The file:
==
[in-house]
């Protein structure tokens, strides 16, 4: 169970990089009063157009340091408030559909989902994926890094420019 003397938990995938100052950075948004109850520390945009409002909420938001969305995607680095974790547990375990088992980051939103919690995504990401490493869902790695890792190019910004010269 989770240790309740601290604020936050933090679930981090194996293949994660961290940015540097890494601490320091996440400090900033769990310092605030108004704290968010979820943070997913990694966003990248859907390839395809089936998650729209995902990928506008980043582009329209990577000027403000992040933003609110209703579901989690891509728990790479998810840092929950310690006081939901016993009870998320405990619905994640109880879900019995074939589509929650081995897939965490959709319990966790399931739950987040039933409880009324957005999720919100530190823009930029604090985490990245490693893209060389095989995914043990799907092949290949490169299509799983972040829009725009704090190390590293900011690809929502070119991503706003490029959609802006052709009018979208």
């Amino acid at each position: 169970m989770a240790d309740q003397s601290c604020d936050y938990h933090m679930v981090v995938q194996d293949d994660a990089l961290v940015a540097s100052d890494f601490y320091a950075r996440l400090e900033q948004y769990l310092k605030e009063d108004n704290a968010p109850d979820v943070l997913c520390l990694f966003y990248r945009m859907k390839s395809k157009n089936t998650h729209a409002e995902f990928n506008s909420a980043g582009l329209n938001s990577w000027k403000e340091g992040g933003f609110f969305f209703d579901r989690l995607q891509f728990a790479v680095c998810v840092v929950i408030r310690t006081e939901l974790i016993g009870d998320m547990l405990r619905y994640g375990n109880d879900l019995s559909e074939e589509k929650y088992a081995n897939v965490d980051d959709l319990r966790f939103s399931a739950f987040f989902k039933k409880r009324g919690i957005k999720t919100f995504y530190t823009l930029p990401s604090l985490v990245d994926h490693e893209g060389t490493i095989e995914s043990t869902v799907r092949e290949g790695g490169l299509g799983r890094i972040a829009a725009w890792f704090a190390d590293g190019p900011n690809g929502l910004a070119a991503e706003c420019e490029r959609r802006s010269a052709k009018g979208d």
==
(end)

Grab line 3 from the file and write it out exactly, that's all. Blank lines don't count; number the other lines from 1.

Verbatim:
């Amino acid at each position: 169970m989770a240790d309740q003397s601290c604020d936050y938990h933090m679930v981090v995938q194996d293949d994660a990089l961290v940015a540097s100052d890494f601490y320091a950075r996440l400090e900033q948004y769990l310092k605030e009063d108004n704290a968010p109850d979820v943070l997913c520390l990694f966003y990248r945009m859907k390839s395809k157009n089936t998650h729209a409002e995902f990928n506008s909420a980043g582009l329209n938001s990577w000027k403000e340091g992040g933003f609110f969305f209703d579901r989690l995607q891509f728990a790479v680095c998810v840092v929950i408030r310690t006081e939901l974790i016993g009870d998320m547990l405990r619905y994640g375990n109880d879900l019995s559909e074939e589509k929650y088992a081995n897939v965490d980051d959709l319990r966790f939103s399931a739950f987040f989902k039933k409880r009324g919690i957005k999720t919100f995504y530190t823009l930029p990401s604090l985490v990245d994926h490693e893209g060389t490493i095989e995914s043990t869902v799907r092949e290949g790695g490169l299509g799983r890094i972040a829009a725009w890792f704090a190390d590293g190019p900011n690809g929502l910004a070119a991503e706003c420019e490029r959609r802006s010269a052709k009018g979208d």